Skip to content

Professional Organizations for Exercise Science Graduates

A valuable way for college graduates to bolster their career is to join professional organizations in their field of study. These organizations share new developments for best practices and offer networking opportunities that foster career advancement. Most industries have professional organizations that graduates can join — and the field of exercise science is no exception.

Recent graduates and current students seeking exercise science organizations should consider the associations presented here. After all, membership in professional exercise science organizations can help recent graduates increase their enthusiasm for this field and deepen their knowledge of theory and best practices.

1. American Society of Biomechanics

This society has hundreds of members nationwide. It was formed in the late 1970s and now includes researchers, clinicians, scientists, and students. The society focuses on easing the exchange and dissemination of ideas among professionals involved in exercise science, biological science, health science, ergonomics, engineering, and applied science. Student memberships costs about $20 per year, while regular or professional dues are closer to $80 per year.

2. American College of Sports Medicine

This is one of the world’s largest sports medicine and exercise science organizations, as it has more than 50,000 members. It primarily focuses on the advancement and integration of scientific research, providing educational and practical applications of exercise science and sports medicine. Annual membership consists of four tiers — students pay $10 their first year, health fitness professionals pay $99, professionals in training pay $155, and professional members pay $240.

3. National Athletic Trainers’ Association

Recent graduates seeking exercise science organizations should consider the National Athletic Trainers’ Association (NATA). This association focuses on topics that matter to certified athletic trainers and professionals in adjacent fields. It was formed in 1950 and now has more than 44,000 members worldwide. NATA’s mission is to enhance the quality of health care given to patients by athletic trainers and to advance the profession in general. Although dues vary by state and certification, students should expect to pay from $70 to $164 annually, while professionals pay $150 to $309 per year.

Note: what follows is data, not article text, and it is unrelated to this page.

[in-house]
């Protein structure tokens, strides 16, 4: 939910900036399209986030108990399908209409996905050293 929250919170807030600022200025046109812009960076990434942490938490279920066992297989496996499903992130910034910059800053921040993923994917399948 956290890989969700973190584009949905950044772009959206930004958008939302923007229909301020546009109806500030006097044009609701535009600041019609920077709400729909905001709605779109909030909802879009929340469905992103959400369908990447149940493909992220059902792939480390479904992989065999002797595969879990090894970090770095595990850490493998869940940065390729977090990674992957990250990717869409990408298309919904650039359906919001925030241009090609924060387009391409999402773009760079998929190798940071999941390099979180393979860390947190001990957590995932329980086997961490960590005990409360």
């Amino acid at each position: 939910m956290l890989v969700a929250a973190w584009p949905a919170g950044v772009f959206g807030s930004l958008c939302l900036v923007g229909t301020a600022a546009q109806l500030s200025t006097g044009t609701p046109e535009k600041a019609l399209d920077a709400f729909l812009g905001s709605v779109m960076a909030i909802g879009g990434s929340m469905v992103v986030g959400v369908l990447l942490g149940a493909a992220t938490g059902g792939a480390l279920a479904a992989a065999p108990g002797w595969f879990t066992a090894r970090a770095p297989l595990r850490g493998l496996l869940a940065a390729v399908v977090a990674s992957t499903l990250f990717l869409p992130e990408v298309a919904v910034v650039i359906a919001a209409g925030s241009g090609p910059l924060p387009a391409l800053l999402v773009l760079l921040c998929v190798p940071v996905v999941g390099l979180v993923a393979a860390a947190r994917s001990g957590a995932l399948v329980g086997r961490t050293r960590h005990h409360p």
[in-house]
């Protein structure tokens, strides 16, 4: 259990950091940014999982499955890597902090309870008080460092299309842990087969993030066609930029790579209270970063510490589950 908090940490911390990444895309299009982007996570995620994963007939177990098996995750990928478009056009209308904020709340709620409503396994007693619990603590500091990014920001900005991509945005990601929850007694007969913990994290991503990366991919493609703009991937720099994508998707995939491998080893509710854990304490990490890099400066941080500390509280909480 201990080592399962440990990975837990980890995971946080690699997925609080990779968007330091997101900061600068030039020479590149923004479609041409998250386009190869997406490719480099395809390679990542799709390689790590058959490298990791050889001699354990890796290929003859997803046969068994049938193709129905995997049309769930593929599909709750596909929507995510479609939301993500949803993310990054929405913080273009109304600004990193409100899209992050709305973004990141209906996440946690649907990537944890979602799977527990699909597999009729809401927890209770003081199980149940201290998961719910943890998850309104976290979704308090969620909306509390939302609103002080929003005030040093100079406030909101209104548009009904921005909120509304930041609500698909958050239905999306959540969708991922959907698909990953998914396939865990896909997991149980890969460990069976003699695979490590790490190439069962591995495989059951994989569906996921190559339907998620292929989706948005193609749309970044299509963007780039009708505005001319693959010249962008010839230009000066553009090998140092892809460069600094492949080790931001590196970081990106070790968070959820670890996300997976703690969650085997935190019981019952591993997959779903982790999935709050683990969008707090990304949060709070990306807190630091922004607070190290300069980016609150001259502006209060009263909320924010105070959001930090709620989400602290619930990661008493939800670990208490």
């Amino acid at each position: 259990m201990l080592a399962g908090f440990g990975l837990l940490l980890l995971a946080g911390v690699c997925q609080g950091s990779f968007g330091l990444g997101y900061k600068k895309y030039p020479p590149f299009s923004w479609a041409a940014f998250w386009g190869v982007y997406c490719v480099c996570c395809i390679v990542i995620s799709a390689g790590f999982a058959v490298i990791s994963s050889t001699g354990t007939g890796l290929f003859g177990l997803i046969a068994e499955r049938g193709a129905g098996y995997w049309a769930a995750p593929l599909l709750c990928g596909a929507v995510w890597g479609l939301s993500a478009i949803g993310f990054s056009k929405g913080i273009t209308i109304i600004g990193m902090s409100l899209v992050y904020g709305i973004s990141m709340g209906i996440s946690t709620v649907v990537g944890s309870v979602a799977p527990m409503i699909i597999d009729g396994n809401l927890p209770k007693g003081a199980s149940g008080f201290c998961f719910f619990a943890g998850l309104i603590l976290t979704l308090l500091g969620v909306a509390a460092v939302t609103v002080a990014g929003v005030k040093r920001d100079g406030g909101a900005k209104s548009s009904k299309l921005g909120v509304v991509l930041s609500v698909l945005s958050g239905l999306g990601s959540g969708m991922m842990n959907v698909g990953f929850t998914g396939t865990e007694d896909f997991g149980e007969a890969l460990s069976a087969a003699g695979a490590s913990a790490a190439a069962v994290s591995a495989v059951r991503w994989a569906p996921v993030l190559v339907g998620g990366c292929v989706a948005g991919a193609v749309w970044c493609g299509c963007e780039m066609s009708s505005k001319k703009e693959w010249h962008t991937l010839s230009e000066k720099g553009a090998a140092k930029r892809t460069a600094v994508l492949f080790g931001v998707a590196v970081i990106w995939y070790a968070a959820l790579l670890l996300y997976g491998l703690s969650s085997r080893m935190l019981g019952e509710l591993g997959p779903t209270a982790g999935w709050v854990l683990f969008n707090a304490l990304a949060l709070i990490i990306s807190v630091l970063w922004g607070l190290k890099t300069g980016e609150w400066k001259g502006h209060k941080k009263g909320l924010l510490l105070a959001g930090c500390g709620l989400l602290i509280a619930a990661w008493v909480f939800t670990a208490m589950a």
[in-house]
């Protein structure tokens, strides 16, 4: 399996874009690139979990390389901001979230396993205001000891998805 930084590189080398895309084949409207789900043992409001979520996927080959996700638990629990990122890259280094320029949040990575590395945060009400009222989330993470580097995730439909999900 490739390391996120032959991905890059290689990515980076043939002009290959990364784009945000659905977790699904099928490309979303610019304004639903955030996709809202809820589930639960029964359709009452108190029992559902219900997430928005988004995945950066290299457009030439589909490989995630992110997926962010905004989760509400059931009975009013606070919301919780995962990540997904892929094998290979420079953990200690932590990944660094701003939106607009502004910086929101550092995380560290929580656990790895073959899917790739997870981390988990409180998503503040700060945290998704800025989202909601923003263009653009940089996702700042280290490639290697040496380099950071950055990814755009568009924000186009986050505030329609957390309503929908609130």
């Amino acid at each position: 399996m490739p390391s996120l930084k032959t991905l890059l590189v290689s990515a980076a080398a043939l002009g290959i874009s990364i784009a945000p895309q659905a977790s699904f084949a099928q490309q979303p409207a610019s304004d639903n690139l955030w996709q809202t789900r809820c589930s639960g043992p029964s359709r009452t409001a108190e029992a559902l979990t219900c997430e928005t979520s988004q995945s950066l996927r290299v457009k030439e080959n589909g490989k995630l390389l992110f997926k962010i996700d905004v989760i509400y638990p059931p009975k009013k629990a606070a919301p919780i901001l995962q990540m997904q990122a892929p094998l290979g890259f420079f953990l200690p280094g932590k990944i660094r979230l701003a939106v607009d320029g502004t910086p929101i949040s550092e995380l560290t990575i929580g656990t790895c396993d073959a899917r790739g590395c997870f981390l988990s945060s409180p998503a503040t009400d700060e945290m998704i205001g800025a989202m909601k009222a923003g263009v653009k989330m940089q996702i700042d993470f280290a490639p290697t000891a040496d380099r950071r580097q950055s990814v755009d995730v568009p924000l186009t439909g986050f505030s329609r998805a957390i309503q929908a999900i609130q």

4. American Physical Therapy Association

For exercise science students and graduates who want to become physical therapists, the American Physical Therapy Association (APTA) may be a sound choice. The organization consists of more than 90,000 physical therapists, physical therapy assistants, and students seeking to advance physical therapy practice. Through education and research, members strive to promote physical therapy and raise awareness of physical therapy’s role in the broader national health care framework. The cost of membership in this organization begins at around $80 per year for students.

Once exercise science students and professionals join these associations, they can review job openings, networking events, and information about upcoming conferences and seminars that may enhance their education and career. These exercise science organizations also support people who are interested in furthering their careers through graduate study. Although most memberships require dues or annual fees, the career benefits can far outweigh the financial commitment.

If you are interested in entering this field, consider Concordia University, St. Paul’s online Bachelor of Arts in Exercise Science. This program consists of flexible coursework that empowers you to succeed in coaching, health and wellness education, and rehabilitation sciences. If you’re interested in taking your exercise science career further, you can pursue CSP’s Master of Science in Exercise Science.